Confirming what I’ve been going on about for nigh unto 20 years high and rising CO2 in the air is growing more and bushier plants in dry regions of the world. Those bushier long living plants are Good Ground Cover. More and better ground cover is saving topsoil from becoming dust in the wind. The problem is the world of ocean plants in that 70% of this world that is BLUE depend on that dust in the wind and missing it are dying off at incredible rates.
Mar. 25, 2013 — Plenty has been written about concerns over elevated levels of carbon dioxide in Earth’s atmosphere, but a Kansas State University researcher has found an upside to the higher CO2levels. And it’s been particularly relevant in light of drought that overspread the area in recent months.
“Our experiments have shown that the elevated carbon dioxide that we now have is mitigating the effect that drought has on winter wheat and sorghum and allowing more efficient use of water,” said K-State agronomy professor Mary Beth Kirkham.
Kirkham, who has written a book on the subject, “Elevated Carbon Dioxide: Impacts on Soil and Plant Water Relations,” used data going back to 1958. That’s when the first accurate measurements of atmospheric carbon dioxide were made, she said.
“Between 1958 and 2011 (the last year for which scientists have complete data), the carbon dioxide concentration has increased from 316 parts per million to 390 ppm,” she said. “Our experiments showed that higher carbon dioxide compensated for reductions in growth of winter wheat due to drought. Wheat that grew under elevated carbon dioxide (2.4 times ambient) and drought yielded as well as wheat that grew under the ambient level carbon dioxide and well-watered conditions.”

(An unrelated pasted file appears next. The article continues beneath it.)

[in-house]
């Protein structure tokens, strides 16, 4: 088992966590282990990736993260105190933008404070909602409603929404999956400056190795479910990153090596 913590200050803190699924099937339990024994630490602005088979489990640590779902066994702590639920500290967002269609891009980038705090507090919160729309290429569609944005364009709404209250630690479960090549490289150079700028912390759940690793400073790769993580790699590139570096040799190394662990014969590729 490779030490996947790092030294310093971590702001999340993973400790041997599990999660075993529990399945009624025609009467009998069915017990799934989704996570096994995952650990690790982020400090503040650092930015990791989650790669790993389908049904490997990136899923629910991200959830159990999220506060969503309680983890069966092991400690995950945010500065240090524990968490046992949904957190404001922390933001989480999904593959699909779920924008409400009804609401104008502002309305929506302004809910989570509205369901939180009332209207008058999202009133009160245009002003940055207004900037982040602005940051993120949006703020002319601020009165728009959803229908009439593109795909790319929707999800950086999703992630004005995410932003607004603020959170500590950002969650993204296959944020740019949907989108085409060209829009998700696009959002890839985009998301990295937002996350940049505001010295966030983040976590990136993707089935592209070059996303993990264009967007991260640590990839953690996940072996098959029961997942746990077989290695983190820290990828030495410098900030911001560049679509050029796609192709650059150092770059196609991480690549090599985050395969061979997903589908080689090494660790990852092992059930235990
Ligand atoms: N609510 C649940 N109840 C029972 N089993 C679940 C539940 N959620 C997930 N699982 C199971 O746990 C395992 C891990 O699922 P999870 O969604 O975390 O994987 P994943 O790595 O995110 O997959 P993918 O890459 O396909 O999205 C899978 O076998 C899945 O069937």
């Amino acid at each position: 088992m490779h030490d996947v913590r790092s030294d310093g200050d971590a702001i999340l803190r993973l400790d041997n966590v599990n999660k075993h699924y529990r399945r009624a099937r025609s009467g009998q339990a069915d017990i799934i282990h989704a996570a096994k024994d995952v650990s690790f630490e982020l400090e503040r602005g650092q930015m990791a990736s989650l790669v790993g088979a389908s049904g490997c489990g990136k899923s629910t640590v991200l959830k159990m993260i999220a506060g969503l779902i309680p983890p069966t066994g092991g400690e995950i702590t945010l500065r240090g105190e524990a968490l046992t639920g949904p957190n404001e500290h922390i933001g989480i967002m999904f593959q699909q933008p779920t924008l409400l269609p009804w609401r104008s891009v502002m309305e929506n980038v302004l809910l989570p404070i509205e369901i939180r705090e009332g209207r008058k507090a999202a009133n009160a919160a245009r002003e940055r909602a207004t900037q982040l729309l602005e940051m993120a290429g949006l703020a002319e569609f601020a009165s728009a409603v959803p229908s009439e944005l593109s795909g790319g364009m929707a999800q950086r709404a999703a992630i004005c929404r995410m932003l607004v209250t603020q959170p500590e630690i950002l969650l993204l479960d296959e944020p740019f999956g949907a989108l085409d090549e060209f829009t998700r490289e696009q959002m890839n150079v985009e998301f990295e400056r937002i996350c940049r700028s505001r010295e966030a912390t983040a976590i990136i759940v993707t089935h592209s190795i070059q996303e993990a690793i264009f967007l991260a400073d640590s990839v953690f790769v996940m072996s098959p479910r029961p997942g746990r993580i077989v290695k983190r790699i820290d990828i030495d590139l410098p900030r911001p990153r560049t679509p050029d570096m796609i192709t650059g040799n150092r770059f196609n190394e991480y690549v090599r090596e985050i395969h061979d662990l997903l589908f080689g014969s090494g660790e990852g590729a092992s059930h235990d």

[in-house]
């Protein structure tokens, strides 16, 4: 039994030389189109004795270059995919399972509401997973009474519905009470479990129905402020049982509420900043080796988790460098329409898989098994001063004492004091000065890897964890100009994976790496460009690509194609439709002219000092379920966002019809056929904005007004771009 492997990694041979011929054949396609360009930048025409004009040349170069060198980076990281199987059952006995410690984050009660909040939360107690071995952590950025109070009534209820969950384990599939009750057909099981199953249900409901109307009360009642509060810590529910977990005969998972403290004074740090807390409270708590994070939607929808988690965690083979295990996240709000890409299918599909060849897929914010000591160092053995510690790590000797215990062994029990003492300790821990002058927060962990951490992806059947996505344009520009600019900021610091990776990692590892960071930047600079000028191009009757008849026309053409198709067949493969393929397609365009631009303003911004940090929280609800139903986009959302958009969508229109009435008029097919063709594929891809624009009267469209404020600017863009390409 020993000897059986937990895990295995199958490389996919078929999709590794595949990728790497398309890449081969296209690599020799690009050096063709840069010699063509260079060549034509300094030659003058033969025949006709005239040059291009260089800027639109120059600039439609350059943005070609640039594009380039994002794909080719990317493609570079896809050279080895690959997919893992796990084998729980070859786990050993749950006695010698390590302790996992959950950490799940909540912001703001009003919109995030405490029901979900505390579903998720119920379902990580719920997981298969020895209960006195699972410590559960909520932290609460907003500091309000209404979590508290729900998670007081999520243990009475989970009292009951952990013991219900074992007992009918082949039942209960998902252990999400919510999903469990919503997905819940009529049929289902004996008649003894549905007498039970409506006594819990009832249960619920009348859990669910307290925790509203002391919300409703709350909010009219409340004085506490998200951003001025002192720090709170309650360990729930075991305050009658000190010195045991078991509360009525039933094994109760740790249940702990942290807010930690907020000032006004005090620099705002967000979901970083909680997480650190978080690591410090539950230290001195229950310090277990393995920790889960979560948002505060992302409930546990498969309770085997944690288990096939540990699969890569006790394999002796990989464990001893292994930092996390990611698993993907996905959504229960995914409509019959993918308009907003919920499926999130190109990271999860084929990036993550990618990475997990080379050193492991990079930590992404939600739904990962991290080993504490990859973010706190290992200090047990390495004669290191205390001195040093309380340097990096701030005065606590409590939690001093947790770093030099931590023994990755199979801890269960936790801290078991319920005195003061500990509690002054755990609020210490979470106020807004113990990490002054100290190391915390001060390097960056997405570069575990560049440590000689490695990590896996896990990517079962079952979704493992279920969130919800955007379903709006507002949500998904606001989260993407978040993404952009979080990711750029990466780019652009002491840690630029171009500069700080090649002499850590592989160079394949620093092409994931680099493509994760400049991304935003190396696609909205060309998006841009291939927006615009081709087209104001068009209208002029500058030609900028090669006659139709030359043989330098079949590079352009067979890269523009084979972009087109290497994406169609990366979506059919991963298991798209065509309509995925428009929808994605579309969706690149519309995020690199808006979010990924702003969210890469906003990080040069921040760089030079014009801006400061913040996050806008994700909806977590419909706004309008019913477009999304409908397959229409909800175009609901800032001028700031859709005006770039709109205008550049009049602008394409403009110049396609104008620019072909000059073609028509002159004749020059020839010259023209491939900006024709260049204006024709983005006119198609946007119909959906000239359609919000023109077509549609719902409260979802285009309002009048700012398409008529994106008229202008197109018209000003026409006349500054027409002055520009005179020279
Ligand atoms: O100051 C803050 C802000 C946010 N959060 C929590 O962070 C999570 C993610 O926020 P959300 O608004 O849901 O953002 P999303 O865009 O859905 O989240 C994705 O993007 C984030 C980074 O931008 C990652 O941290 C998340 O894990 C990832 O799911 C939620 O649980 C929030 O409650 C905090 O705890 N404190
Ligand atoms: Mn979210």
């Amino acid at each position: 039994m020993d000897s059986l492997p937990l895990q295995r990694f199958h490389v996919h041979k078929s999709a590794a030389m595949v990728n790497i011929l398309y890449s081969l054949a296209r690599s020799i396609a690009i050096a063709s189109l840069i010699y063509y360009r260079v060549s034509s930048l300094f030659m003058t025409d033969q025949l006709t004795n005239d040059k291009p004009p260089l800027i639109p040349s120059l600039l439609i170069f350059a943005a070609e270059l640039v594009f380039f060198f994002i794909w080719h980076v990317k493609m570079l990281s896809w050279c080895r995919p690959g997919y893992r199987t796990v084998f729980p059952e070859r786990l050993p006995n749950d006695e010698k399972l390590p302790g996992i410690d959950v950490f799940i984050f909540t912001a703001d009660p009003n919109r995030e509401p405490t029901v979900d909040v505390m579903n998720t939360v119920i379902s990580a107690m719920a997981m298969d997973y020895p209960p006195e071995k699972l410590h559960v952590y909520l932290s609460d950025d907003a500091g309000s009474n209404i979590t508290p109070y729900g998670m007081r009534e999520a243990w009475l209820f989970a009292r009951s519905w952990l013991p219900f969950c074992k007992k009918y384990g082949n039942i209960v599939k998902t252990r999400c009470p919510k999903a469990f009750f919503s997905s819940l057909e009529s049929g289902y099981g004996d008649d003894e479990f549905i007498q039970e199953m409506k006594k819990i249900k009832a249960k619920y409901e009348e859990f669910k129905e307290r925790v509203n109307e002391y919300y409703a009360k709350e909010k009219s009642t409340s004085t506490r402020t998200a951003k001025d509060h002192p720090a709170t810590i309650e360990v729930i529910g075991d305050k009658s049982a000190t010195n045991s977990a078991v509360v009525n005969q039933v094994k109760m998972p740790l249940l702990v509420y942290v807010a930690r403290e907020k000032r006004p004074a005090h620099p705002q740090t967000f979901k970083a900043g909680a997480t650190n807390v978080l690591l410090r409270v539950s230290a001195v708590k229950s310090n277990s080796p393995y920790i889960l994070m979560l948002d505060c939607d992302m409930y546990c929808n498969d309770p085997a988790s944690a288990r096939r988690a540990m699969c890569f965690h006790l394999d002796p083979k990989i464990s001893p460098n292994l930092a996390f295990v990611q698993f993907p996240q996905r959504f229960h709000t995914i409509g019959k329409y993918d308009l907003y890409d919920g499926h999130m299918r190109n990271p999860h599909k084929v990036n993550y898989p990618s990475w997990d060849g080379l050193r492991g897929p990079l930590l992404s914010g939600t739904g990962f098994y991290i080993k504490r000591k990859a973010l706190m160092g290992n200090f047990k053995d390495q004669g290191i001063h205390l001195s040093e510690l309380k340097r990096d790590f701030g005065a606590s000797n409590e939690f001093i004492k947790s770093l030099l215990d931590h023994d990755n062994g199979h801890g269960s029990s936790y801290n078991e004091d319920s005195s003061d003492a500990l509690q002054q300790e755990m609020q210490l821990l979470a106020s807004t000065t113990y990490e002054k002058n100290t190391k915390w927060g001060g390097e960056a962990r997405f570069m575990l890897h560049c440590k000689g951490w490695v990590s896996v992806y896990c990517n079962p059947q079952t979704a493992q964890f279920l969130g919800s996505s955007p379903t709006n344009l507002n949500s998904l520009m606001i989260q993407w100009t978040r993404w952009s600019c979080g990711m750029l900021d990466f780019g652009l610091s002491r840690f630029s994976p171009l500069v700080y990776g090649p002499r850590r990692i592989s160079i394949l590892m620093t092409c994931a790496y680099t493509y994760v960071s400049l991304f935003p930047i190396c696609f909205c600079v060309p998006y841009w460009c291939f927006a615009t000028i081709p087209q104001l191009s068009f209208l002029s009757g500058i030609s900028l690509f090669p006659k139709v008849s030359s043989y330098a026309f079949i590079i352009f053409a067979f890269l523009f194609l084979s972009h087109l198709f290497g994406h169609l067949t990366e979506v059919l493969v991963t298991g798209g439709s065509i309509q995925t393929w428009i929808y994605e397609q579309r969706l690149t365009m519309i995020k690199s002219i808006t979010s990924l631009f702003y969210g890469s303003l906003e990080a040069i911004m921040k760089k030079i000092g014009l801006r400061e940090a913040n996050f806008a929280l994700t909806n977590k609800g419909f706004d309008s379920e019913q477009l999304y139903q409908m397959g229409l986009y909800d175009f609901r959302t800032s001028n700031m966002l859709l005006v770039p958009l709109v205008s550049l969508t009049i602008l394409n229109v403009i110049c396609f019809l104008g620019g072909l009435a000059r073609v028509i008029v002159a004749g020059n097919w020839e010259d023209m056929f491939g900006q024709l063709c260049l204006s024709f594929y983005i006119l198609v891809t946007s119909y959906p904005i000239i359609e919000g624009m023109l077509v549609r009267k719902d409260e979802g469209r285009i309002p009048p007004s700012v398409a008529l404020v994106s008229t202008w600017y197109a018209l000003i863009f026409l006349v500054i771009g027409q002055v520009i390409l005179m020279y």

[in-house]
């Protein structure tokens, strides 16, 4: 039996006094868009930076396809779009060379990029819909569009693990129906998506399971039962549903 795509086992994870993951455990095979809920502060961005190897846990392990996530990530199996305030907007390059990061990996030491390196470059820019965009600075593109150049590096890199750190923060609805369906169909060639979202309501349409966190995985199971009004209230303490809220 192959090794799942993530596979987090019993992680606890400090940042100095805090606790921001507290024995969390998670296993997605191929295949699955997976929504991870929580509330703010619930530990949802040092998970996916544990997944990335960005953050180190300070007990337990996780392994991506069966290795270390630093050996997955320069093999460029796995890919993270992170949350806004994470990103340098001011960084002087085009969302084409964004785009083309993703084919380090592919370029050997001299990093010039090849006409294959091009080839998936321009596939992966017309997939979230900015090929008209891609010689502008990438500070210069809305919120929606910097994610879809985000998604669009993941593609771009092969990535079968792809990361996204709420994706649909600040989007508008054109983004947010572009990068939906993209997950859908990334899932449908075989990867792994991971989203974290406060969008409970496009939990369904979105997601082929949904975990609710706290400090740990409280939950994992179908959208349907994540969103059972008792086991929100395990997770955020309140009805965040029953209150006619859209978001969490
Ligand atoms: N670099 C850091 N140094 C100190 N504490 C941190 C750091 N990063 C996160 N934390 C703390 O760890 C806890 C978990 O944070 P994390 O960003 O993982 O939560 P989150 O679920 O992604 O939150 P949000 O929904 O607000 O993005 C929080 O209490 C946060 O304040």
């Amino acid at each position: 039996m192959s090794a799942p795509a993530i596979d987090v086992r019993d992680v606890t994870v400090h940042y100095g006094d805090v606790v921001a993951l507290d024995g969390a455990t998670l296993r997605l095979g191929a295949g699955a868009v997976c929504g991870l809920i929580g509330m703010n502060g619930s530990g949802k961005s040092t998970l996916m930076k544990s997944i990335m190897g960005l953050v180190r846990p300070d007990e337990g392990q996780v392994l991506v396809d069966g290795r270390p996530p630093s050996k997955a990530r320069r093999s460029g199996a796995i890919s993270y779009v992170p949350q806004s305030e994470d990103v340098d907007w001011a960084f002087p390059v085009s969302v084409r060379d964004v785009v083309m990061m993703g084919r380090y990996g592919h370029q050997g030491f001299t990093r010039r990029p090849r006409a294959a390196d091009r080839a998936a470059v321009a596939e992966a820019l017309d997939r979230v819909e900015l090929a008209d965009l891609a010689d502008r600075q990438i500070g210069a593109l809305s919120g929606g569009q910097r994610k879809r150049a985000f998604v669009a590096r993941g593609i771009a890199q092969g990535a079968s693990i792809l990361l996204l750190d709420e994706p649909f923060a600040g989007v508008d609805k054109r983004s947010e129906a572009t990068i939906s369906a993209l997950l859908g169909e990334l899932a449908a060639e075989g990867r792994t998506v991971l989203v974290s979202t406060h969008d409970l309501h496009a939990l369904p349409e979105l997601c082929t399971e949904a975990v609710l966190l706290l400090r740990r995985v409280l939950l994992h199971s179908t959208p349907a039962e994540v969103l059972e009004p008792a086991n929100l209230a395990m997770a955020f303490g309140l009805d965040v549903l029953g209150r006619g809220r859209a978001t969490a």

“Due to the increased carbon dioxide concentration in the atmosphere, it now takes 55 milliliters (mL) less water to produce a gram of sorghum grain than it did in 1958,” she said. “Fifty-five mL is equal to about one-fourth of a cup of water. This may not seem like a lot of water savings, but spread over the large acreage of sorghum grown in Kansas, the more efficient use of water now compared to 1958 should have a large impact.
What author Kirkham doesn’t cover is the profound role this extra water has on the character of the “ground cover” the benefited plants exhibit. That greatly enhanced ground cover is preventing soil from being lost as dust in the wind, that missing dust in the wind is no longer landing in the oceans far away and sustaining plankton blooms. As the evidence clearly shows in lock step with more grass growing on land due to high CO2 the ocean plants and all of sea life face cataclysmic collapse.